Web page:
written by Professor Bernard Spolsky
It’s great to be relevant! A few weeks after my sociolinguistic history of the Jewish people was published, a Reuters story highlighted a dispute between the visiting Pope Francis and the Israeli Prime Minister over the language spoken by Jesus (Reuter, 28 May 2014). “Jesus spoke Hebrew”, Netanyahu stated. “Aramaic”, responded the Pope. He almost certainly knew both Hebrew and Aramaic, and also Greek (and maybe a little Latin), I would have answered, as I did in one of the earliest studies that I published that marked my growing interest in the language of the Jews.
But this disagreement turns out to be only one the many examples of disputes that I found in my research. There are, I learned, . . . → Read More: Some unsolved questions about the languages of the Jews
How do children develop bilingual competence? Do bilingual children develop language in the same way as monolinguals? Set in the context of findings on language development, Bilingual Language Acquisition examines the acquisition of English and Spanish by two brothers in the first six years of their lives. (The following excerpt is taken from Chapter 1).
Bingual language acquisition
The terms bilingual and bilingualism have received diverse definitions. In this book, bilingual (the person), and bilingualism (the condition or state of affairs) refer to the use of two (or more) languages in everyday life. Two major patterns of language acquisition have been identified in studies of early bilingualism: simultaneous bilingualism and sequential bilingualism, but no agreement exists with respect to the age at . . . → Read More: Bilingual Language Acquisition
written by Aneta Pavlenko, Temple University
One of the linchpins of human information-processing are the frames of expectation we apply to the constant flow of information. These frames allow us to impose meaning on the things we see, hear, or read and to position ourselves with regard to ideas and arguments. In the case of the Sapir-Whorf hypothesis (SWH), these frames require us to adopt one of the three recognizable positions: for (which may brand us as radicals), against (a marker of a skeptic or a rational thinker), or in-between (a sign of a temperate scholar willing to consider the pros and cons of everything). The adoption of conventional frames of expectation saves us a lot of valuable time . . . → Read More: Sapir, Whorf, and the hypothesis that wasn’t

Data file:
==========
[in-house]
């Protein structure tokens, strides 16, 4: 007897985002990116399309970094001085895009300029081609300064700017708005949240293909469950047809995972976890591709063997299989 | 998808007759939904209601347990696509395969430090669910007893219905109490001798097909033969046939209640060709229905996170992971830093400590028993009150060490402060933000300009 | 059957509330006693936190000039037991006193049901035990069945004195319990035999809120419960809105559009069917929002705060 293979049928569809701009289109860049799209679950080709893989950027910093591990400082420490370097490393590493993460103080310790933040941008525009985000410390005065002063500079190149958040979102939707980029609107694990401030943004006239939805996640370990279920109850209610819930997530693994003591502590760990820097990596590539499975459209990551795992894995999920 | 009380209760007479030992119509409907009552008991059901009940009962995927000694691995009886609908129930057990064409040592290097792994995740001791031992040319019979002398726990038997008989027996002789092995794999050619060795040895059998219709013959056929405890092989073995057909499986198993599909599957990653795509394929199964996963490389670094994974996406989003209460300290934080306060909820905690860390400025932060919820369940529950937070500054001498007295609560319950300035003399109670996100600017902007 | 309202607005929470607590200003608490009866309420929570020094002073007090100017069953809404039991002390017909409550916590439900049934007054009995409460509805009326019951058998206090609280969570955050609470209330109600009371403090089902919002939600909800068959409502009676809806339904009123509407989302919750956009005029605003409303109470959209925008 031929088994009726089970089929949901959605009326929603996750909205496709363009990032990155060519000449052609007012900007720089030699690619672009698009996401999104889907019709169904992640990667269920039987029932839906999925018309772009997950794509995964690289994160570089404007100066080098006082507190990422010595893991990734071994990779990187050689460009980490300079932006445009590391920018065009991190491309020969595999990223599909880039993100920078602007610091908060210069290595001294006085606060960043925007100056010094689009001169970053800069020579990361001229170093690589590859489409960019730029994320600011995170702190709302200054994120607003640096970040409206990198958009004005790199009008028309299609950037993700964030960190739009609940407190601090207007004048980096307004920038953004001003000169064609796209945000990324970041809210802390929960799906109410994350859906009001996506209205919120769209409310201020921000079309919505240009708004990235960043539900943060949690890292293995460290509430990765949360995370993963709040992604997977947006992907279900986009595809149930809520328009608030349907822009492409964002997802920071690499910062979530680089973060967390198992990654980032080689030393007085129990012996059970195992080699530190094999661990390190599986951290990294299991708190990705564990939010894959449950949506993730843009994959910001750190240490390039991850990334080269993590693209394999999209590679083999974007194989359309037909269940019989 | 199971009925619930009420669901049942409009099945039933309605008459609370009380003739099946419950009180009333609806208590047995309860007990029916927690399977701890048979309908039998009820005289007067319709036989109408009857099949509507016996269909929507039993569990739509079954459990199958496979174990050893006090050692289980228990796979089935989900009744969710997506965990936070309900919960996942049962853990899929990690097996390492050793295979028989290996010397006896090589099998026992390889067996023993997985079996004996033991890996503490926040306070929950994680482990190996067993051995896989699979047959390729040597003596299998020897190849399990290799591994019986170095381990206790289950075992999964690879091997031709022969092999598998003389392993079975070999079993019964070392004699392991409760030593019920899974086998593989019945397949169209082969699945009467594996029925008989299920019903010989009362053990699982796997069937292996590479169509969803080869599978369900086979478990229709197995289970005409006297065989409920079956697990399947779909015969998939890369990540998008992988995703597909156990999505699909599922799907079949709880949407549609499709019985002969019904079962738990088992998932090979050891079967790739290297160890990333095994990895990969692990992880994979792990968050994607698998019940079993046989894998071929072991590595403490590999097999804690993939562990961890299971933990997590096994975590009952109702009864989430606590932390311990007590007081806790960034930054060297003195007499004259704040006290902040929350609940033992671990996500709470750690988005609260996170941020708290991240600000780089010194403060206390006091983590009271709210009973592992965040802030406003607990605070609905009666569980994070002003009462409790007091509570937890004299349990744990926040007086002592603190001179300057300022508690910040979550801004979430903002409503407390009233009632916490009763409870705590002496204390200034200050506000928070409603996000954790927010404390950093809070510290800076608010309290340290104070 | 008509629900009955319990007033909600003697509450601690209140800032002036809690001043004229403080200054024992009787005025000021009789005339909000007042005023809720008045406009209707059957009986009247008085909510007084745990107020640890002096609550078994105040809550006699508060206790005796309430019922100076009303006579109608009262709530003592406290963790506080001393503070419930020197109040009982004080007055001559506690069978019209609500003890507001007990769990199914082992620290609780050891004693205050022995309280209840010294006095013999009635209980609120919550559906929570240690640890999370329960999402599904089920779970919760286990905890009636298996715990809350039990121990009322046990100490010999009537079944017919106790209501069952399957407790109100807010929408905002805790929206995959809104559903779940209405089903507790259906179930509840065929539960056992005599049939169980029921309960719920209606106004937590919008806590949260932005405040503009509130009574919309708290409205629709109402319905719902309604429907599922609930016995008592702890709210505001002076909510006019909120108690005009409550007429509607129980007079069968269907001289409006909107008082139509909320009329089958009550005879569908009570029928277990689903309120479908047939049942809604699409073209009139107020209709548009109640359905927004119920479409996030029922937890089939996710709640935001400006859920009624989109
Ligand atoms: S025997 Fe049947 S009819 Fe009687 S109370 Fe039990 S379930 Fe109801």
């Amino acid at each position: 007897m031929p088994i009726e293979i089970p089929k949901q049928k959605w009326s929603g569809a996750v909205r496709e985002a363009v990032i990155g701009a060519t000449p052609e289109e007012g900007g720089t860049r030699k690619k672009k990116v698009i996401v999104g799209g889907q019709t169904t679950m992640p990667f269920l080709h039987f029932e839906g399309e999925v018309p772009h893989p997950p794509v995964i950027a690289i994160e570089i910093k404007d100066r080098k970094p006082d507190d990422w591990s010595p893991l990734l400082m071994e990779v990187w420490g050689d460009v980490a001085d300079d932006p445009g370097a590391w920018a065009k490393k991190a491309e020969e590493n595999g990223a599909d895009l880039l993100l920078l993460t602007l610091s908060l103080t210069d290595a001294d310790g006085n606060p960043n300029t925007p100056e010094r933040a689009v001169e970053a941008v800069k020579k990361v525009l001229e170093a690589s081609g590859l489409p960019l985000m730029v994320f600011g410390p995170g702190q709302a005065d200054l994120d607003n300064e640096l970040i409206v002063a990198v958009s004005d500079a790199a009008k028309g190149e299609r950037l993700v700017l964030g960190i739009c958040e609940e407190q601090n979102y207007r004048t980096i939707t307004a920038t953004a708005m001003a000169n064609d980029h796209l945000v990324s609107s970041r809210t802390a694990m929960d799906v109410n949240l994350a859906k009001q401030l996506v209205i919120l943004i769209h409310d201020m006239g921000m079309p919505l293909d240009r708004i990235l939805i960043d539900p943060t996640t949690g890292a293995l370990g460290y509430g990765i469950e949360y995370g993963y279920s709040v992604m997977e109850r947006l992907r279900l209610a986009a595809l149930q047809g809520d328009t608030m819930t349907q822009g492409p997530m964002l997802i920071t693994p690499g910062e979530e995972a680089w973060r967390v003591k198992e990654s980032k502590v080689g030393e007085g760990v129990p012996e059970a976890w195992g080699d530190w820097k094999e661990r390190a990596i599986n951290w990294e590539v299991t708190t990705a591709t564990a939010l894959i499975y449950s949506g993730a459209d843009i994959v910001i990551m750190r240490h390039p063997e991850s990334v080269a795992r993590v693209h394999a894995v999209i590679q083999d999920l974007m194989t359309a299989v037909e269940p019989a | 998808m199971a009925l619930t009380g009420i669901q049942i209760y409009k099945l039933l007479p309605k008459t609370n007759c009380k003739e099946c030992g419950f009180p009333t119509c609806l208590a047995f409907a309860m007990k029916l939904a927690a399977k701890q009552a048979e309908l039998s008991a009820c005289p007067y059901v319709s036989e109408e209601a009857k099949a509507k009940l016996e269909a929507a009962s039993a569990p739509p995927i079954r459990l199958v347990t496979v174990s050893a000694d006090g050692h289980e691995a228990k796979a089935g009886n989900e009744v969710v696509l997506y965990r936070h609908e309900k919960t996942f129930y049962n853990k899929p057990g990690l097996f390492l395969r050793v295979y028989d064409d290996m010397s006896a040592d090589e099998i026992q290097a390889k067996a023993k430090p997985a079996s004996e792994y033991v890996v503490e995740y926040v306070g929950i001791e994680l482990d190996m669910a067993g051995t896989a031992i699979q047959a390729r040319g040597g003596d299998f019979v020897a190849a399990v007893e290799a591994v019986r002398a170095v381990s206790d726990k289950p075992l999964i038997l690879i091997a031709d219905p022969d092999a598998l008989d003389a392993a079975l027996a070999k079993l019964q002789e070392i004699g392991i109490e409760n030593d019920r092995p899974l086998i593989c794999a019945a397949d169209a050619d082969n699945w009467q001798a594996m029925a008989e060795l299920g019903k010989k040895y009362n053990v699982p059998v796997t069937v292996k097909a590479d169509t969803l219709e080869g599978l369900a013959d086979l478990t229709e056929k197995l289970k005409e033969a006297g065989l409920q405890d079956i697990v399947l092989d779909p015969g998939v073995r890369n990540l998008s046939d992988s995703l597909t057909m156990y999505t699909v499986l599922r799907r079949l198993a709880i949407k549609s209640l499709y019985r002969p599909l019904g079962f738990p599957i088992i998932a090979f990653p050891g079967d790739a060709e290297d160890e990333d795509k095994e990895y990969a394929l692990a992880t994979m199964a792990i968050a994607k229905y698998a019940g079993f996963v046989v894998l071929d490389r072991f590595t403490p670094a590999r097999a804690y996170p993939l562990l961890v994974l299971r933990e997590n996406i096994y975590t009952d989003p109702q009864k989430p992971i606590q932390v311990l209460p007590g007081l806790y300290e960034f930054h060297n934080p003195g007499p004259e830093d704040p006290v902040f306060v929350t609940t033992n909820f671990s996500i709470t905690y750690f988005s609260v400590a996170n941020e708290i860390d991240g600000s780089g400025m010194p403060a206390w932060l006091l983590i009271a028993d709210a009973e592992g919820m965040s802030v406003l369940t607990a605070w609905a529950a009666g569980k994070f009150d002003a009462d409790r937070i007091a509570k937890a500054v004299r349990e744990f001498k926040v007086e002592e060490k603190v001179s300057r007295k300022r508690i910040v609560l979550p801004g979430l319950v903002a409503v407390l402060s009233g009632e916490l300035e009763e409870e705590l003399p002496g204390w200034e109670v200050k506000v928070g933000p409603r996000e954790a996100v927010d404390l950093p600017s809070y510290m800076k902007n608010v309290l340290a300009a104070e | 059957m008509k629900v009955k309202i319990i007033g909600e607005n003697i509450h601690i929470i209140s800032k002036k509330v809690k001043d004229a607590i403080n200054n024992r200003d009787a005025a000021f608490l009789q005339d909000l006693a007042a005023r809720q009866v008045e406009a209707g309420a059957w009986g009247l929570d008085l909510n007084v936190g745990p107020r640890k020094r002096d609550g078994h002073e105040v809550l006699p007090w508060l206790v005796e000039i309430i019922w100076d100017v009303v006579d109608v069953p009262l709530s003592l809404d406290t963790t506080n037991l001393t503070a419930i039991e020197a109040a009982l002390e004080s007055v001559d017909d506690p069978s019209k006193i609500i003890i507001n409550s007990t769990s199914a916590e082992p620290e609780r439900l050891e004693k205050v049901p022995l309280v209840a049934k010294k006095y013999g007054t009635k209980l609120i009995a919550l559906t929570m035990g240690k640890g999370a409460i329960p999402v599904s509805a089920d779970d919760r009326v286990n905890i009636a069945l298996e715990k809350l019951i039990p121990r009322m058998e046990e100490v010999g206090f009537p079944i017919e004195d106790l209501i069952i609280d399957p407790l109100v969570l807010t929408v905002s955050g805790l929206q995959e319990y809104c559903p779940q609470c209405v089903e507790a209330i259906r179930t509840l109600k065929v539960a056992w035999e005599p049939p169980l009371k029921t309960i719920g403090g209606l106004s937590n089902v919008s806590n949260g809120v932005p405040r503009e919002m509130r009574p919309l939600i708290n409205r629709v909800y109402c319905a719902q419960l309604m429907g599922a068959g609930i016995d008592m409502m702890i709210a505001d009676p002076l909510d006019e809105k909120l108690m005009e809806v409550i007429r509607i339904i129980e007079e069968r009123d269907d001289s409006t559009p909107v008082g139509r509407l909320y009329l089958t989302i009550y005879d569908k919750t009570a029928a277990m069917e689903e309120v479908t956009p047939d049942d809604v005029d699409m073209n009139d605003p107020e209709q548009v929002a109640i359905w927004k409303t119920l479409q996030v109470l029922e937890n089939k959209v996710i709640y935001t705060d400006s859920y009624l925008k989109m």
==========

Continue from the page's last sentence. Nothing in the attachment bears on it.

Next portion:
Take part in our Applied Linguistics Zone competition for the chance to win 5 Cambridge University Press paperbacks of your choice.
Just click on the link below to see 6 questions relating to the different material available on the zone. The answers can be found by accessing the resources within the different reading rooms.
Fill in your answers, your name and email address to enter.
Click here to take part in the competition.
The winner will be selected at random from those who submit six correct answers. The closing date for entries is the 3rd of May 2011.
The Cambridge Applied . . . → Read More: Competition: Win 5 Cambridge University Press books of your choice!
The Guardian have written a brilliant article about David Crystal and the 30 years of ‘language gems’ he has given the world.
Read the full article at http://www.guardian.co.uk/commentisfree/2010/dec/13/david-crystal-champion-english-language
Books by David Crystal… click on the jackets to view inside the books and find out more
. . . → Read More: David Crystal: Champion of the English Language
What very common consonant phoneme is absent from the inventory of Hawaiian?
Just email your answer to firstname.lastname@example.org by 31st October 2010, with subject line ‘October Competition’, for a chance to win £50 of . . . → Read More: October Competition!